The National Aeronautics and Space Administration Micro Pulse Lidar Network, version 3, cloud detection algorithm is described and differences relative to the previous version are highlighted. Clouds are identified from normalized level 1 signal profiles using two complementary methods. The first method considers vertical signal derivatives for detecting low-level clouds. The second method, which detects high-level clouds like cirrus, is based on signal uncertainties necessitated by the relatively low signal-to-noise ratio exhibited in the upper troposphere by eye-safe network instruments, especially during daytime. Furthermore, a multitemporal averaging scheme is used to improve cloud detection under conditions of a weak signal-to-noise ratio. Diurnal and seasonal cycles of cloud occurrence frequency based on one year of measurements at the Goddard Space Flight Center (Greenbelt, Maryland) site are compared for the new and previous versions. The largest differences, and perceived improvement, in detection occurs for high clouds (above 5 km, above MSL), which increase in occurrence by over 5%. There is also an increase in the detection of multilayered cloud profiles from 9% to 19%. Macrophysical properties and estimates of cloud optical depth are presented for a transparent cirrus dataset. However, the limit to which the cirrus cloud optical depth could be reliably estimated occurs between 0.5 and 0.8. A comparison using collocated CALIPSO measurements at the Goddard Space Flight Center and Singapore Micro Pulse Lidar Network (MPLNET) sites indicates improvements in cloud occurrence frequencies and layer heights.

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Jared W. Marquis
,
Alec S. Bogdanoff
,
James R. Campbell
,
James A. Cummings
,
Douglas L. Westphal
,
Nathaniel J. Smith
, and
Jianglong Zhang

Abstract

Passive longwave infrared radiometric satellite–based retrievals of sea surface temperature (SST) at instrument nadir are investigated for cold bias caused by unscreened optically thin cirrus (OTC) clouds [cloud optical depth (COD) ≤ 0.3]. Level 2 nonlinear SST (NLSST) retrievals over tropical oceans (30°S–30°N) from Moderate Resolution Imaging Spectroradiometer (MODIS) radiances collected aboard the NASA Aqua satellite (Aqua-MODIS) are collocated with cloud profiles from the Cloud–Aerosol Lidar with Orthogonal Polarization (CALIOP) instrument. OTC clouds are present in approximately 25% of tropical quality-assured (QA) Aqua-MODIS Level 2 data, representing over 99% of all contaminating cirrus found. Cold-biased NLSST (MODIS, AVHRR, and VIIRS) and triple-window (AVHRR and VIIRS only) SST retrievals are modeled based on operational algorithms using radiative transfer model simulations conducted with a hypothetical 1.5-km-thick OTC cloud placed incrementally from 10.0 to 18.0 km above mean sea level for cloud optical depths between 0.0 and 0.3. Corresponding cold bias estimates for each sensor are estimated using relative Aqua-MODIS cloud contamination frequencies as a function of cloud-top height and COD (assuming they are consistent across each platform) integrated within each corresponding modeled cold bias matrix. NLSST relative OTC cold biases, for any single observation, range from 0.33° to 0.55°C for the three sensors, with an absolute (bulk mean) bias between 0.09° and 0.14°C. Triple-window retrievals are more resilient, ranging from 0.08° to 0.14°C relative and from 0.02° to 0.04°C absolute. Cold biases are constant across the Pacific and Indian Oceans. Absolute bias is lower over the Atlantic but relative bias is higher, indicating that this issue persists globally.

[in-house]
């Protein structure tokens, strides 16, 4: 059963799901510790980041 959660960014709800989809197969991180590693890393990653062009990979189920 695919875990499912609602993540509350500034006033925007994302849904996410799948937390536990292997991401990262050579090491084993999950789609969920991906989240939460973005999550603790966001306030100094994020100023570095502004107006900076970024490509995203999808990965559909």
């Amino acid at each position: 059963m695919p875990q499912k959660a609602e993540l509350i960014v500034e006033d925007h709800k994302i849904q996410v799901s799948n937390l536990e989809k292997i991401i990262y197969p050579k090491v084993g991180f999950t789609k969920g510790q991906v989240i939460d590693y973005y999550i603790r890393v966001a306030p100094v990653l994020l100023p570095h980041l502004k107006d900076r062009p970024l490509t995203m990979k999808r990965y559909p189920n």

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Jared W. Marquis
,
Erica K. Dolinar
,
Anne Garnier
,
James R. Campbell
,
Benjamin C. Ruston
,
Ping Yang
, and
Jianglong Zhang

Abstract